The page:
6 - 10 p.m. | Buffalo Park

Get lost in dark skies with constellations, nebulae and planets! Astronomers will be your telescope hosts. Enjoy Sunset Talks, Twilight Talks and the Flagstaff Dark Sky Quartet. For times and activities, go to FlagstaffDarkSkies.org.

Pyrouettes with the NAU Community Music and Dance Academy

6:30 - 6:45 p.m. | NAU Ardrey Auditorium

A collection of dances inspired by Egyptian archaeology, the desert and ancient Egypt performed to traditional and contemporary music from the region.

Reservations: scifest.org

See Keynote presentation for info

W.L. Gore and Associates Presentation:

Mummies, Monuments and Mysteries with Dr. Zahi Hawass

7 – 8:30 p.m. | NAU Ardrey Auditorium

Journey with legendary Egyptologist Dr. Zahi Hawass into the vast and mysterious kingdom of the ancient world where great pyramids dot the landscape, monuments to the gods tower to the sky and Pharaohs rule the land. Retrace his extraordinary discoveries of golden mummies, hidden tombs, immense riches, and the life and death of King Tut. Follow this fearless archaeologist through the Valley of the Kings, into the Book of the Dead and on the road to the afterlife. And learn how technology continues to unearth vast treasures, revealing more secrets buried deep in the sand for thousands of years.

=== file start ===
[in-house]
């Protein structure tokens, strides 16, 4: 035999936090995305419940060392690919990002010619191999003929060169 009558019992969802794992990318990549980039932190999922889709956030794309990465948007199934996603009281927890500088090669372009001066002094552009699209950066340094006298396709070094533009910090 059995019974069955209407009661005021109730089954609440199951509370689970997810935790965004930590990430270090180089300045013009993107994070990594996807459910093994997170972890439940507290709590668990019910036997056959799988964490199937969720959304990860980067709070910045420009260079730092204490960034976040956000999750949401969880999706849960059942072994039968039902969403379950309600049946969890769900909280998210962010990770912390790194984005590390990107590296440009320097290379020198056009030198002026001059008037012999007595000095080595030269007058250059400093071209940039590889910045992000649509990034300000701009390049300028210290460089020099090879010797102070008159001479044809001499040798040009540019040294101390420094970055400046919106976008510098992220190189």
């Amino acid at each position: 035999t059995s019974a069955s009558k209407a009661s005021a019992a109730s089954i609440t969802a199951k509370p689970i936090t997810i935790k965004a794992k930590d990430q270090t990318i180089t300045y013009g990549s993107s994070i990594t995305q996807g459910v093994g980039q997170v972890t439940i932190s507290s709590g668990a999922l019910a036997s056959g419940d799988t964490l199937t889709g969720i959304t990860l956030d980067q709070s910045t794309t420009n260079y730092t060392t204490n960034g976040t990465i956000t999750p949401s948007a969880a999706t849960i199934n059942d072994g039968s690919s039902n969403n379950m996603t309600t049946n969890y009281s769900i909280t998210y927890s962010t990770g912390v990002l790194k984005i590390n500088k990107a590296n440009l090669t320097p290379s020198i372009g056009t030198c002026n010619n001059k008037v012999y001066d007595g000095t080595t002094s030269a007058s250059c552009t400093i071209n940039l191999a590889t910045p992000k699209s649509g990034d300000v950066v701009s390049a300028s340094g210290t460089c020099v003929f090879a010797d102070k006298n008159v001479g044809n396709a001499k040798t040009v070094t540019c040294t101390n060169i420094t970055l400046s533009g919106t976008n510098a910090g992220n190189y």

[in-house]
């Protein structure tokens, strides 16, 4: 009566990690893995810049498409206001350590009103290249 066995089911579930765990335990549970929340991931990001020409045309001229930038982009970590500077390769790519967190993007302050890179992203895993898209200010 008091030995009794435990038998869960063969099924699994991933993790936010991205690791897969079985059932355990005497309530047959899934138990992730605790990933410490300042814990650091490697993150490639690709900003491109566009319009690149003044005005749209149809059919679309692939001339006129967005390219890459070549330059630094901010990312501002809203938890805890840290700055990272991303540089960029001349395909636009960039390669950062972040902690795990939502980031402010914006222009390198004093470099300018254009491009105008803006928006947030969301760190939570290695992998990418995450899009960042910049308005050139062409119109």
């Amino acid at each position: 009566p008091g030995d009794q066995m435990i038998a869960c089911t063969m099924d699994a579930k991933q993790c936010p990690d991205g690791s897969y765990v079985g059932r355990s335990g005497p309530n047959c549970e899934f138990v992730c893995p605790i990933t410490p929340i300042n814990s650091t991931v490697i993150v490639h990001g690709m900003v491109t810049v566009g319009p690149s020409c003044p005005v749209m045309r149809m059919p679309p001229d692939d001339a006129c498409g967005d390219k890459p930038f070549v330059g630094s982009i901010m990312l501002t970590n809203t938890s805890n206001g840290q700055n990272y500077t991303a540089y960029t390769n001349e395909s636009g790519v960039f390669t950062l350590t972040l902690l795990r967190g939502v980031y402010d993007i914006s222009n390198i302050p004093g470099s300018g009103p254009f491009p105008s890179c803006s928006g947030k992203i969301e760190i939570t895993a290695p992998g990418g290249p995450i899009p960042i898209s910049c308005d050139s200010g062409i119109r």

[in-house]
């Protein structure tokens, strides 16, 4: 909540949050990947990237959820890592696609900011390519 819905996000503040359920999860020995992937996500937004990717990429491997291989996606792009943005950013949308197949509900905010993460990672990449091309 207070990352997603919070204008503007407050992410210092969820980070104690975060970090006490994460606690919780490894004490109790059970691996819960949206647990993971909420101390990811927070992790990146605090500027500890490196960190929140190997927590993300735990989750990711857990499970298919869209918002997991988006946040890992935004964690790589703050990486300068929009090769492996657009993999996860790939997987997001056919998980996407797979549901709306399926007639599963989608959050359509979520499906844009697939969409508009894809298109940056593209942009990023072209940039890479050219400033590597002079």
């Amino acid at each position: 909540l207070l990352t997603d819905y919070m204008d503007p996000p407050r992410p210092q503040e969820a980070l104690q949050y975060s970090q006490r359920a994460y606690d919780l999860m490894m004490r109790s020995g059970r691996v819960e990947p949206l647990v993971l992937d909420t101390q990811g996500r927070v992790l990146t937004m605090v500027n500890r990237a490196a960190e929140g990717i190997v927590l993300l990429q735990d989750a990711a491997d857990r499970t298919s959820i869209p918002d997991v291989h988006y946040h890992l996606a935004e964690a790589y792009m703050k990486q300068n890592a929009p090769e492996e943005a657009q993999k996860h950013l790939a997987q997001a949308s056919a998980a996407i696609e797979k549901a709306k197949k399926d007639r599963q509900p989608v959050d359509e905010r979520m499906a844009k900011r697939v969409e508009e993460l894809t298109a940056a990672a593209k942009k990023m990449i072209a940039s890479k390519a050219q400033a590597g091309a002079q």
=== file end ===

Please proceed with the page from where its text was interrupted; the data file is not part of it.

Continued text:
Reservation required: scifest.org

In person seats and webinar stream available

7:30 - 10 p.m. | NAU Campus Observatory

1401 S. San Francisco St.

Explore the wonders of the night sky from NAU’s Campus Observatory.

Saturday, Sept. 24

8:30 - 10:30 a.m. | Bubbling Ponds Fish Hatchery

1970 N. Page Springs Rd., Cornville, AZ

Let’s tag migrating monarchs for scientific research with Southwest Monarch Study in Cornville! Nets, tags and data collection training provided. Wear long pants and sturdy shoes (no sandals).

Archaeology Day at Walnut Canyon National Monument

9 a.m. - 12 p.m. | Walnut Canyon National Monument Visitor Center

Join National Park Service archaeologists on National Public Lands Day (free entrance) to learn about Walnut Canyon’s human history and try your hand at throwing at an atlatl.

Journey to Giza: Virtual Reality Tours of the Egyptian Pyramids

10 - 11:30 a.m. | NAU Cline Library